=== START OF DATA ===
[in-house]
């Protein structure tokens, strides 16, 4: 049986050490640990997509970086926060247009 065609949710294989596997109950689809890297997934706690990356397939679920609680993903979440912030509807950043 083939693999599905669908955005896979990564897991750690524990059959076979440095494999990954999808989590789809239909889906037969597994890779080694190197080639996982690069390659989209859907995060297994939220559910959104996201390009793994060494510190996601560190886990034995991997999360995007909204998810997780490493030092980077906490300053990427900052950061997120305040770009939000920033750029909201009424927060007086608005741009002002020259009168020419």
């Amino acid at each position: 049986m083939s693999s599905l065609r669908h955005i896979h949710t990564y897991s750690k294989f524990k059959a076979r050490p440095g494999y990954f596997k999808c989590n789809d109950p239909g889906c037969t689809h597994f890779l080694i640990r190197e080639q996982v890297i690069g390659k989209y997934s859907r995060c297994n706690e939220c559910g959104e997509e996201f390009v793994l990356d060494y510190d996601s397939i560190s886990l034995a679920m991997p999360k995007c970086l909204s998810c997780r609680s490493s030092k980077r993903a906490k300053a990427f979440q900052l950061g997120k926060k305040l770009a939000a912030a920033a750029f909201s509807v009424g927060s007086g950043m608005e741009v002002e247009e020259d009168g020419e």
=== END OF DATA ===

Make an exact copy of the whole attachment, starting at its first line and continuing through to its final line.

[in-house]
């Protein structure tokens, strides 16, 4: 049986050490640990997509970086926060247009 065609949710294989596997109950689809890297997934706690990356397939679920609680993903979440912030509807950043 083939693999599905669908955005896979990564897991750690524990059959076979440095494999990954999808989590789809239909889906037969597994890779080694190197080639996982690069390659989209859907995060297994939220559910959104996201390009793994060494510190996601560190886990034995991997999360995007909204998810997780490493030092980077906490300053990427900052950061997120305040770009939000920033750029909201009424927060007086608005741009002002020259009168020419």
């Amino acid at each position: 049986m083939s693999s599905l065609r669908h955005i896979h949710t990564y897991s750690k294989f524990k059959a076979r050490p440095g494999y990954f596997k999808c989590n789809d109950p239909g889906c037969t689809h597994f890779l080694i640990r190197e080639q996982v890297i690069g390659k989209y997934s859907r995060c297994n706690e939220c559910g959104e997509e996201f390009v793994l990356d060494y510190d996601s397939i560190s886990l034995a679920m991997p999360k995007c970086l909204s998810c997780r609680s490493s030092k980077r993903a906490k300053a990427f979440q900052l950061g997120k926060k305040l770009a939000a912030a920033a750029f909201s509807v009424g927060s007086g950043m608005e741009v002002e247009e020259d009168g020419e």